Sunday, December 10, 2023
9.6 C
HomeBeef‘Colostrum is nature’s gift as it is priming the young gut’ –...
Catherina Cunnane
Catherina Cunnane
Catherina Cunnane hails from a sixth-generation drystock and specialised pedigree suckler enterprise in Co. Mayo. She currently holds the positions of editor and general manager at That's Farming, having joined the firm during its start-up phase in 2015.
Reading Time: 4 minutes

‘Colostrum is nature’s gift as it is priming the young gut’ – vet

Colostrum, feeding, hygiene, fresh air, calf comfort and space are the cornerstones of successfully rearing calves, renowned vet, Tommy Heffernan believes.

During his recent ‘Being Brilliant at the Basics Winter Calf Health webinar 2023, ‘Tommy the Vet’, outlined why farmers should focus on these six key areas of calf health.

Firstly, he told viewers that colostrum is “the main building block” and the foundation of calf health systems, which is why this is “often where problems can occur”.

He discussed the three Q’s, quality, quantity and quickly protocol, as we previously highlighted in an article last week from Teagasc’s national dairy conference on the ‘Calf 1 to 6 Rule’.

Colostrum for calves

For the purpose of this news article, That’s Farming will summarise the vet’s advice concerning the first two factors: colostrum and hygiene, with tips on the other four to follow in a separate post in due course.

Also, the vet stressed that measuring quality is paramount and is a task farmers can undertake themselves on-farm using a “cheap but useful tool” known as a refractometer.

However, he did acknowledge that it can be “laboursome to test every single sample, but as a minimum, sample your heifers, which will give you a good indication of quality”.

“On the Brix Refractometer, we are aiming for over 22, over 25 ideally. It is very interesting when you look at how pre-partum feeding can influence that, which I saw on-farm.”

“If it is poor colostrum quality, it is going to set the calf back. If we are seeing poor quality, there are things we can do in the diet.”

“We know about the immunity story with colostrum, but what is really interesting is the epi-genetics piece, the priming of the young gut. That becomes really interesting when we look at hygiene in colostrum.”

“So when we have pathogens like E.coli getting in there first, they are going to disrupt the absorption and passive transfer of these antibodies, but they are also going to impact the young gut.”

Priming the young calf

Getting that good start with colostrum is key to priming the young calf for the first 24-48 hours and for future life-line performance, he told farmers.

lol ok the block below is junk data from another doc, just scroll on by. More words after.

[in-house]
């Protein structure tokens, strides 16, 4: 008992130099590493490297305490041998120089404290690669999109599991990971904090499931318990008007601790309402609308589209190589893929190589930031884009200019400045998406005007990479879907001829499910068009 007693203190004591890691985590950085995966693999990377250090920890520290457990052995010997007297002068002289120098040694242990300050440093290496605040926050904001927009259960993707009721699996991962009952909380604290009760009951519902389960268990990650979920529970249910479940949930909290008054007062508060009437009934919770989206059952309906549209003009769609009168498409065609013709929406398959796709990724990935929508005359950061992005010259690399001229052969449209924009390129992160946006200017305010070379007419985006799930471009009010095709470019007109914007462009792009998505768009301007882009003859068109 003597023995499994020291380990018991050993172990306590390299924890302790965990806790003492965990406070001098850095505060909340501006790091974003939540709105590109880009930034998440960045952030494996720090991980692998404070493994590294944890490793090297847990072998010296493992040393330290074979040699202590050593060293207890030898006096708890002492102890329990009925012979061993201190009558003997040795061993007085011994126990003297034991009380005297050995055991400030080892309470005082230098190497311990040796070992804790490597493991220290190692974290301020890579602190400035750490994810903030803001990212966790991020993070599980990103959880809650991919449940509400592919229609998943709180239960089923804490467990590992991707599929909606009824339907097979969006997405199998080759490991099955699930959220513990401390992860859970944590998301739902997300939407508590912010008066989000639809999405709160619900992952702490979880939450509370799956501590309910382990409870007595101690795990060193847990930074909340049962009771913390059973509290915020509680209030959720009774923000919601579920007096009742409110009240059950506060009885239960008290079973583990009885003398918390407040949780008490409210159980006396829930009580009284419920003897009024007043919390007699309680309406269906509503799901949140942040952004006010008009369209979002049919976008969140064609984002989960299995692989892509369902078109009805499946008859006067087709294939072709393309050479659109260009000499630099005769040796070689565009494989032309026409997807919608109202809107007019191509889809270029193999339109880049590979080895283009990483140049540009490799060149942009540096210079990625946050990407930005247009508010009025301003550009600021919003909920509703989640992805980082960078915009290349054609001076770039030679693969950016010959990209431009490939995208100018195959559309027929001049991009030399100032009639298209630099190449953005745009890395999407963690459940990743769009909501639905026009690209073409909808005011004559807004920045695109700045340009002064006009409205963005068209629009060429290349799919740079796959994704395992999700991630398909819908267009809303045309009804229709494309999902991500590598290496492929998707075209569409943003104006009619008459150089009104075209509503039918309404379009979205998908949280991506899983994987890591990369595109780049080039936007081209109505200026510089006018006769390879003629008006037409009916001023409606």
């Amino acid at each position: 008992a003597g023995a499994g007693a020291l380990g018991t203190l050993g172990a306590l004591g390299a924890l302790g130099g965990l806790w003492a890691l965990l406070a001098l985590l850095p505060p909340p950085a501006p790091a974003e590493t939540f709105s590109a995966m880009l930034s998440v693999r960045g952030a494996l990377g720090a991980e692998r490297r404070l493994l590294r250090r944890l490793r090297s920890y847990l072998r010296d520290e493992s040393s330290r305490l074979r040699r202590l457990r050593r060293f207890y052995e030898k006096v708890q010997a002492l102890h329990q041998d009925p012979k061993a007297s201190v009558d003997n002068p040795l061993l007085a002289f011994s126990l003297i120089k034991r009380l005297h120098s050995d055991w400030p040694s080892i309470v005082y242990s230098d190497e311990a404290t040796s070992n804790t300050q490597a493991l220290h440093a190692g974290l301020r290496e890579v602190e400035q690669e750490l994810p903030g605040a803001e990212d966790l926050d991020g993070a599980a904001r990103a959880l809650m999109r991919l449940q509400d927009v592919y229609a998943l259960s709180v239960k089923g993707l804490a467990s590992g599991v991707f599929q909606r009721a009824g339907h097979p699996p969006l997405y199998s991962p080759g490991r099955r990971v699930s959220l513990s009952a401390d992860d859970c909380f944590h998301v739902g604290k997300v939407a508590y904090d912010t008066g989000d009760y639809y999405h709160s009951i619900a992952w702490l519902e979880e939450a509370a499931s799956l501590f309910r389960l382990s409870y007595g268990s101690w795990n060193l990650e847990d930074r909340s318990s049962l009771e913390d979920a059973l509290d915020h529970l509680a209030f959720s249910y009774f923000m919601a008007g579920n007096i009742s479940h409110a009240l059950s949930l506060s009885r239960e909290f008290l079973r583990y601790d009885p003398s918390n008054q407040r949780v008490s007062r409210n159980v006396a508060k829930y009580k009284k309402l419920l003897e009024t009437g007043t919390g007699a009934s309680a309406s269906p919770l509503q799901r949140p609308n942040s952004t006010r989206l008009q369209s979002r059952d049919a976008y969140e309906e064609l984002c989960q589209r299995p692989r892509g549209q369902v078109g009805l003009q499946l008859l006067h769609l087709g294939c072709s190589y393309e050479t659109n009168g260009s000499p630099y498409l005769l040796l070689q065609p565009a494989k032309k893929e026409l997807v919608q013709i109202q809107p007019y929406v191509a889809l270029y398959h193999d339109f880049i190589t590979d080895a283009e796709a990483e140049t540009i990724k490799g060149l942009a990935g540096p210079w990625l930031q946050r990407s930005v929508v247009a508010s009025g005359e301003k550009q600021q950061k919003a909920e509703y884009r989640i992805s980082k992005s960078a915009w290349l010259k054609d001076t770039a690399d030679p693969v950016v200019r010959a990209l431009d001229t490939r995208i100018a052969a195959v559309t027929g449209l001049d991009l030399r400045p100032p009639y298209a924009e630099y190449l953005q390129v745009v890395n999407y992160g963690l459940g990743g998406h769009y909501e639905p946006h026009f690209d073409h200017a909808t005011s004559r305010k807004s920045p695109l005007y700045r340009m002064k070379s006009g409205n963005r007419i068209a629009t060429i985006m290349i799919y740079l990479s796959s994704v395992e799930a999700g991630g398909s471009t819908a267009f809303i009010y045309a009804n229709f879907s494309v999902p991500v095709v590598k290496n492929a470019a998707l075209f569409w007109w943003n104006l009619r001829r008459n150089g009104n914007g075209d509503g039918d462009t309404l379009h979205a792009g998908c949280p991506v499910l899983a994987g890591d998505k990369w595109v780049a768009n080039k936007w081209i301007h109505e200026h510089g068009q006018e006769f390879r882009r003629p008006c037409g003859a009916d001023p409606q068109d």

He stressed that the first 24 hours on a farm is make or break from a calf health perspective.

In summary, he dubbed “colostrum as nature’s gift as it is priming the young gut with so many different things”.

“Anything we can do to improve the cleanliness of colostrum if need to look at bottlenecks from a hygiene perspective such as buckets, dump lines, milking machines and stomach tubes.”


The second factor, feeding, revolves about optimising biology and behaviour and begins with the question: how much can a calf drink?

The vet commented: “A calf can definitely drink more than 6L/day and will feed 6-8 times a day, so we need to be mindful of that.”

“We need to be mindful of stressing the biology of the calf,” he added.

He advised that farmers need to look at the timing of feeding, temperature, milk and whole versus replacer (its quality), fresh available water “the forgotten nutrient for most animals”, feeding fresh concentrates daily, and fibre to stimulate the muscular wall of the rumen, so straw is “very effective in this case”.

Moreover, farmers must remember that calves are monogastric and, therefore, “you are never going to get the same value from 1KG of DM or 1KG of muscle growth as you will in the first weeks of life”.


He acknowledged that there can be labour shortages on farms, which means farmers have to adapt their efficiencies to deal with this.

Heffernan said automatic feeders “help in this space”, but farmers should calibrate them correctly, review calf performance and ensure they have sufficient resources to “feed calves more in cold times”.

He advised farmers to review all protocols, including hygiene, mixing, constituents, and quality, as “consistency and attention to detail in young calves make a huge difference with calf feeding”.

The vet summarised his discussion on feeding by saying, “the time to fix the roof is when the sun is shining”.

Previous article on ‘Stress will drive down calf immunity’ – vet ahead of calving 2023

- Advertisment -

Most Popular